Gov. Deval Patrick first proposed new gun legislation back in January, less than one month after the shooting at Sandy Hook Elementary School in Newtown, CT.
Friday, Patrick and parents of two of the 20 children who died last year at Sandy Hook spoke in front of the legislature's Public Safety and Homeland Security Committee.
On top of gun regulations, he asked legislators to allow Massachusetts to share mental health records with a national criminal background check system.
"Like you, while I believe government can't make us safe all on its own, government must do all it can," Patrick stated.
In front of hundreds that packed a Statehouse auditorium, the governor urged the committee to take even more steps to strengthen gun laws in the Bay State.
"There is more we can do, and therefore should do, to make consequences of illegal gun ownership and illegal gun use more significant," said Patrick.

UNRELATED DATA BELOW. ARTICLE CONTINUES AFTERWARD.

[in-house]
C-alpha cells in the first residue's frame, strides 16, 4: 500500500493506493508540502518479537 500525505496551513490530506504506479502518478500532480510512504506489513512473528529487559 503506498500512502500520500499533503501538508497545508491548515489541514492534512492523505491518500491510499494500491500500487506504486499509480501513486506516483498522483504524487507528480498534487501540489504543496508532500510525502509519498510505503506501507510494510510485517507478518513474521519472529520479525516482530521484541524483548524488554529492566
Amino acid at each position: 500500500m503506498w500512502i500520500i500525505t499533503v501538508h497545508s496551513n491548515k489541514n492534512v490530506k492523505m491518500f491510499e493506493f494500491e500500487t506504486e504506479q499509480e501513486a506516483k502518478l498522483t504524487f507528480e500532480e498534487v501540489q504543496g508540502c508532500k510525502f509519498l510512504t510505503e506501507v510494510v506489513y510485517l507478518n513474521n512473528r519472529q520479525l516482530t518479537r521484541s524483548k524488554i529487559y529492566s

"We already have laws," said John Troy, president of the Springfield Sportsman's Club. "I feel the current laws are not enforced."
Troy, as well as several legislators, have pointed out that Massachusetts is already home to some of the country's strictest gun laws. He told CBS 3 that more effort needs to be made towards mental health.
"Certain individuals probably shouldn't have guns or firearms," said Troy. "Unfortunately, the way the system is right now, those checks are not in place."
Whatever the solution, Troy admits it will take everyone working together to make it happen.
"It's not just a problem with the legislature, the criminal justice system, the prosecutors, or the police," said Troy. "It's a problem that's across the board. It's a big social problem."
Friday's hearing was the last scheduled hearing for the committee.
The chair, State Rep. Harold Naughton, told CBS 3 he expects to file a gun legislation bill by the end of the month.
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